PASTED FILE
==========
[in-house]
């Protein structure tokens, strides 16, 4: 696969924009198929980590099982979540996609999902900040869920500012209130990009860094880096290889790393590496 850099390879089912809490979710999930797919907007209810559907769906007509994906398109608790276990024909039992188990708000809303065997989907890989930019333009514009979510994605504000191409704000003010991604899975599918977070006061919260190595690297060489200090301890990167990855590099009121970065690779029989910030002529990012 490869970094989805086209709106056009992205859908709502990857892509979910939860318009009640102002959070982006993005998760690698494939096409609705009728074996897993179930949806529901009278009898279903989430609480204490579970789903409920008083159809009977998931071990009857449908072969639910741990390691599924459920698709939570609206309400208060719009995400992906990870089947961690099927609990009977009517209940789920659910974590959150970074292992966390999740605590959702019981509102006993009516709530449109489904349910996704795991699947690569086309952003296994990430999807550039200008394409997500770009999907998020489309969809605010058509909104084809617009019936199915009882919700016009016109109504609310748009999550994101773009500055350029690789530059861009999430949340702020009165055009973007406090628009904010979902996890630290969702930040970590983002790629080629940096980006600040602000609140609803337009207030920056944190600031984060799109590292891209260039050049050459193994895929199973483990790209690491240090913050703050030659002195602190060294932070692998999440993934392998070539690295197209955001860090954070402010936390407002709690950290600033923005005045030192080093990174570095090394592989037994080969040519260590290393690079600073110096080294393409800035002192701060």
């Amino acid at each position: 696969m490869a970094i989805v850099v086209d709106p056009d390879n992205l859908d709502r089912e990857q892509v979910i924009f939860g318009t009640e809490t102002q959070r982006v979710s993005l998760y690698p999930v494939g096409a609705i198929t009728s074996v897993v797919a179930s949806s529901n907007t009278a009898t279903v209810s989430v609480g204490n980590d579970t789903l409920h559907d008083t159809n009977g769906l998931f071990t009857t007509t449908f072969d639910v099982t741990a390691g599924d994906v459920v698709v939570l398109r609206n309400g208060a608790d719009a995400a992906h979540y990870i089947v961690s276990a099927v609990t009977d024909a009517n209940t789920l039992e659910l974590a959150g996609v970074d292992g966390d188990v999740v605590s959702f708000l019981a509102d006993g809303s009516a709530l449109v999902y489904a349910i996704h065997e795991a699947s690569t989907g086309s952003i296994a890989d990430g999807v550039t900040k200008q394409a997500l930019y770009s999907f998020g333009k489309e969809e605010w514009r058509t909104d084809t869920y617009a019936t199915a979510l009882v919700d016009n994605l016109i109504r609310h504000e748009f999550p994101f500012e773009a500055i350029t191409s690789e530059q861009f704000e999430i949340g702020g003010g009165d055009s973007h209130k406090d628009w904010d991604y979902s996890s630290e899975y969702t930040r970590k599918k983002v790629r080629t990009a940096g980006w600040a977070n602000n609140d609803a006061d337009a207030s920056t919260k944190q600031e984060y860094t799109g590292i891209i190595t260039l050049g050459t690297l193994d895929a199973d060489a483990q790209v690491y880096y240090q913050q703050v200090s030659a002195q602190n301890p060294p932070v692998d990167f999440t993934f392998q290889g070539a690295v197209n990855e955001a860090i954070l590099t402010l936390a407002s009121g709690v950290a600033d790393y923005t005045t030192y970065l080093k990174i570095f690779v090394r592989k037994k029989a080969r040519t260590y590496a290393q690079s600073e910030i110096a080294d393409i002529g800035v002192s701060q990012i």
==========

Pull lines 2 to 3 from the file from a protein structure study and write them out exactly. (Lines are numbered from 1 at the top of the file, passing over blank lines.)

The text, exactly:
């Protein structure tokens, strides 16, 4: 696969924009198929980590099982979540996609999902900040869920500012209130990009860094880096290889790393590496 850099390879089912809490979710999930797919907007209810559907769906007509994906398109608790276990024909039992188990708000809303065997989907890989930019333009514009979510994605504000191409704000003010991604899975599918977070006061919260190595690297060489200090301890990167990855590099009121970065690779029989910030002529990012 490869970094989805086209709106056009992205859908709502990857892509979910939860318009009640102002959070982006993005998760690698494939096409609705009728074996897993179930949806529901009278009898279903989430609480204490579970789903409920008083159809009977998931071990009857449908072969639910741990390691599924459920698709939570609206309400208060719009995400992906990870089947961690099927609990009977009517209940789920659910974590959150970074292992966390999740605590959702019981509102006993009516709530449109489904349910996704795991699947690569086309952003296994990430999807550039200008394409997500770009999907998020489309969809605010058509909104084809617009019936199915009882919700016009016109109504609310748009999550994101773009500055350029690789530059861009999430949340702020009165055009973007406090628009904010979902996890630290969702930040970590983002790629080629940096980006600040602000609140609803337009207030920056944190600031984060799109590292891209260039050049050459193994895929199973483990790209690491240090913050703050030659002195602190060294932070692998999440993934392998070539690295197209955001860090954070402010936390407002709690950290600033923005005045030192080093990174570095090394592989037994080969040519260590290393690079600073110096080294393409800035002192701060």
């Amino acid at each position: 696969m490869a970094i989805v850099v086209d709106p056009d390879n992205l859908d709502r089912e990857q892509v979910i924009f939860g318009t009640e809490t102002q959070r982006v979710s993005l998760y690698p999930v494939g096409a609705i198929t009728s074996v897993v797919a179930s949806s529901n907007t009278a009898t279903v209810s989430v609480g204490n980590d579970t789903l409920h559907d008083t159809n009977g769906l998931f071990t009857t007509t449908f072969d639910v099982t741990a390691g599924d994906v459920v698709v939570l398109r609206n309400g208060a608790d719009a995400a992906h979540y990870i089947v961690s276990a099927v609990t009977d024909a009517n209940t789920l039992e659910l974590a959150g996609v970074d292992g966390d188990v999740v605590s959702f708000l019981a509102d006993g809303s009516a709530l449109v999902y489904a349910i996704h065997e795991a699947s690569t989907g086309s952003i296994a890989d990430g999807v550039t900040k200008q394409a997500l930019y770009s999907f998020g333009k489309e969809e605010w514009r058509t909104d084809t869920y617009a019936t199915a979510l009882v919700d016009n994605l016109i109504r609310h504000e748009f999550p994101f500012e773009a500055i350029t191409s690789e530059q861009f704000e999430i949340g702020g003010g009165d055009s973007h209130k406090d628009w904010d991604y979902s996890s630290e899975y969702t930040r970590k599918k983002v790629r080629t990009a940096g980006w600040a977070n602000n609140d609803a006061d337009a207030s920056t919260k944190q600031e984060y860094t799109g590292i891209i190595t260039l050049g050459t690297l193994d895929a199973d060489a483990q790209v690491y880096y240090q913050q703050v200090s030659a002195q602190n301890p060294p932070v692998d990167f999440t993934f392998q290889g070539a690295v197209n990855e955001a860090i954070l590099t402010l936390a407002s009121g709690v950290a600033d790393y923005t005045t030192y970065l080093k990174i570095f690779v090394r592989k037994k029989a080969r040519t260590y590496a290393q690079s600073e910030i110096a080294d393409i002529g800035v002192s701060q990012i």